WorldPride NYC 2019 Tips for Families

(Updated 05/15/2019)

Not long ago it was rare to see families at the NYC Pride March. No longer. Every year, increasing numbers of LGBTQ+ couples, now legally married with children—and some with queer and trans children—celebrate alongside their families. As a result, Pride has added events and performances of interest to all ages. Nevertheless, parents may wonder if the March is appropriate for children. How should parents navigate such a chaotic day with their families? If you’re a parent thinking about coming to WorldPride NYC 2019, here are a few tips to keep in mind.

Photo: Walter Wlodarcyzk

Safety First

If you’re attending the March with younger children, consider dressing them in distinctive attire to make them easier to spot in a crowd. Be sure children have your phone number and contact info on them, and agree in advance on a meeting place in case anyone gets lost. Also remember to bring sunscreen and earplugs for noise protection. It’s going to be hot, and it’s going to get loud!

Photo: Malcolm Brown

Pride History 101

Yes, Pride is a blast, but your kids should also understand the significance of the event. The March began in 1970 as a way for LGBTQ+ people to assert their rights on the one-year anniversary of the Stonewall Uprising. And this year, WorldPride NYC 2019 celebrates the 50th anniversary of this landmark event. For more information, visit

Photo: Walter Wlodarcyzk

More Teachable Moments

On the one hand, Pride is a glorious celebration of freedom of expression; on the other, some attendees will be scantily clad. (It is Pride, after all!) So it’s best to prepare your children in advance. Think about this as an opportunity for talking to kids about body shaming and discussing important issues such as a healthy body image and personal choice, as well as a way to address cultural differences.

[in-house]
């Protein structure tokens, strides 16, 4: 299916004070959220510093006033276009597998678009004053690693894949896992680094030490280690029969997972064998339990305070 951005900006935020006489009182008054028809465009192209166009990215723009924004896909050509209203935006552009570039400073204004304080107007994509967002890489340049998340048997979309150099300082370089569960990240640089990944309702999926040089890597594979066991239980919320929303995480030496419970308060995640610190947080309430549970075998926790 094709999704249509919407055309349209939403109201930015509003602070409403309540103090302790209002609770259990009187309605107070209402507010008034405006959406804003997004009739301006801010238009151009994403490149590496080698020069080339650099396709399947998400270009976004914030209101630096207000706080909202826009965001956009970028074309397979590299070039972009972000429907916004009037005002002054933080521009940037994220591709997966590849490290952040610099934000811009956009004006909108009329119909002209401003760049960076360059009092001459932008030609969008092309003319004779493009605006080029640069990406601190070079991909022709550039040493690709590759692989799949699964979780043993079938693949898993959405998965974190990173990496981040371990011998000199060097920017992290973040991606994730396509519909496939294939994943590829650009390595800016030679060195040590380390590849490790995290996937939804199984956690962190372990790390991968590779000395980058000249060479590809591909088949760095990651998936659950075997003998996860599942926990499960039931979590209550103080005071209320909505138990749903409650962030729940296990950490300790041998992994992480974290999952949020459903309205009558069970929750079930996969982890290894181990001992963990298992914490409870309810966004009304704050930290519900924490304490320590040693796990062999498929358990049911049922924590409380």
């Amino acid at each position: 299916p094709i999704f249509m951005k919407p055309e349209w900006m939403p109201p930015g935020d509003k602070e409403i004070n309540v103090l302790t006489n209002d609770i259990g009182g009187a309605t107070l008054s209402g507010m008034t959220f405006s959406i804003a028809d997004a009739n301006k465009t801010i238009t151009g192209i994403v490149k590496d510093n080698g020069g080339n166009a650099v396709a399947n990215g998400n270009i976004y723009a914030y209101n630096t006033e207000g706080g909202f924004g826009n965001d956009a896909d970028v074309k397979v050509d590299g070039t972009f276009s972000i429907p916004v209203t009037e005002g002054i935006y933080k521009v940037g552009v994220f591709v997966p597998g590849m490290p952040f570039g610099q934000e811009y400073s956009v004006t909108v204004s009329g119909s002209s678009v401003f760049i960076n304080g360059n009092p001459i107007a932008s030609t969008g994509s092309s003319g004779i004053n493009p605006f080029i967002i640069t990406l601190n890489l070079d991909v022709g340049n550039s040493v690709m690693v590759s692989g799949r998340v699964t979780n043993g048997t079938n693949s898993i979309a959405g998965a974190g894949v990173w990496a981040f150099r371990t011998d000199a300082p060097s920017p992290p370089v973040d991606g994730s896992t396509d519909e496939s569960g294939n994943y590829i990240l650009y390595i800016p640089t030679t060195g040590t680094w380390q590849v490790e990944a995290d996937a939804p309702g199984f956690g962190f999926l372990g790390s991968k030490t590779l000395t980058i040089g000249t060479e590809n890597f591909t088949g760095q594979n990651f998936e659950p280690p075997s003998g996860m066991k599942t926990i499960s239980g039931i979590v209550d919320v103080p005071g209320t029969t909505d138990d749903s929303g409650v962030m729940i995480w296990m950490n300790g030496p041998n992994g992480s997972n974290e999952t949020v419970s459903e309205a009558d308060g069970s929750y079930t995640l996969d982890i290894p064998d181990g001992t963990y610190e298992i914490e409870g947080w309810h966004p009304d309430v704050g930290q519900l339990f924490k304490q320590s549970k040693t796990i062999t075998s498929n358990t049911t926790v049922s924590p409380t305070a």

Photo: Walter Wlodarcyzk

Don’t Drive

Leave your car at home. NYC's vast public transit system is your friend during the March; streets become quite crowded, particularly in and around Chelsea, the West Village, and near Pier 97 (West Side Highway and 57th Street).

Arrive Early

The March officially starts at noon, but we suggest you get there early before the crowds arrive to grab a good spot for viewing where kids will be able to see. Research the parade route beforehand, bring a few portable chairs and find a shaded spot to watch the festivities. You might want to pick up some bagels and coffee to nosh on while you wait for things to get underway.

Find Bathrooms

For parents in need, the Internet provides answers. The NYC Parks Department has lists of public facilities in all five boroughs.

Photo: Kate Glicksberg

Other Pride Events for Families

In addition to the March, the City offers a range of other family-friendly LGBTQ+ events for WorldPride NYC 2019. There are also other Pride marches and outdoor festivals that are great for families located in Brooklyn, the Bronx, Queens and Staten Island.


The Annual LGBTQ+ Pride Night at the Children’s Museum of Manhattan
Thursday, June 6, 5:30–7:30pm
Bring your family to this after-hours event, featuring lots of art making activities (including rainbow finger-painting on the walls!) and the opportunity to explore the museum for free.

NYC Pride’s Family Movie Night
Friday, June 21, 6:30–10pm
Families can enjoy a free screening of the Disney/Pixar animated movie Coco outdoors on Hudson River Park’s Pier 45, located just off Christopher Street in the West Village. The film begins at dusk. For a VIP experience, click here.

Kidding Around Family Pride Picnic
Saturday, June 29, 10am–1pm
The LGBT Community Center hosts this annual event for families,this year taking place on the High Line (16th Street to Gansevoort Street). There will be refreshments served along with musical performances, carnival games and face-painting. It’s free but guests must register in advance via EventBrite.

Youth Pride
Saturday, June 29, Noon–6pm
LGBTQ+ youth and allies celebrate with games and entertainment at Central Park's SummerStage, located west of the Fifth Avenue and 69th Street entrance. The event is free, but you must register to attend.